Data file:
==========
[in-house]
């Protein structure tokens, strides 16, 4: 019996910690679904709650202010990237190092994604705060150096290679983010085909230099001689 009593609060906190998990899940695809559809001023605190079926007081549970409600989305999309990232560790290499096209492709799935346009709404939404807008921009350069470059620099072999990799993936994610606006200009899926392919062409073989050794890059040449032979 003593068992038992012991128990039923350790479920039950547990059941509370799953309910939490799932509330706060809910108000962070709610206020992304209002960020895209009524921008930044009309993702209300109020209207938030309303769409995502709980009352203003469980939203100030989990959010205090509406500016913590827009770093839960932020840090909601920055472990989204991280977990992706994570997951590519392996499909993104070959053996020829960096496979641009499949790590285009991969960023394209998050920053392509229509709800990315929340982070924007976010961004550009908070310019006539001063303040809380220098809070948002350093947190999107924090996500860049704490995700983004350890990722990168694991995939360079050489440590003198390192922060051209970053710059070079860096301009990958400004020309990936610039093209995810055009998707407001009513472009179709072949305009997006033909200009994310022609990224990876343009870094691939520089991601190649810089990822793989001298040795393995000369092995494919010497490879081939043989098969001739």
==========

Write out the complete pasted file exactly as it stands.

[in-house]
């Protein structure tokens, strides 16, 4: 019996910690679904709650202010990237190092994604705060150096290679983010085909230099001689 009593609060906190998990899940695809559809001023605190079926007081549970409600989305999309990232560790290499096209492709799935346009709404939404807008921009350069470059620099072999990799993936994610606006200009899926392919062409073989050794890059040449032979 003593068992038992012991128990039923350790479920039950547990059941509370799953309910939490799932509330706060809910108000962070709610206020992304209002960020895209009524921008930044009309993702209300109020209207938030309303769409995502709980009352203003469980939203100030989990959010205090509406500016913590827009770093839960932020840090909601920055472990989204991280977990992706994570997951590519392996499909993104070959053996020829960096496979641009499949790590285009991969960023394209998050920053392509229509709800990315929340982070924007976010961004550009908070310019006539001063303040809380220098809070948002350093947190999107924090996500860049704490995700983004350890990722990168694991995939360079050489440590003198390192922060051209970053710059070079860096301009990958400004020309990936610039093209995810055009998707407001009513472009179709072949305009997006033909200009994310022609990224990876343009870094691939520089991601190649810089990822793989001298040795393995000369092995494919010497490879081939043989098969001739």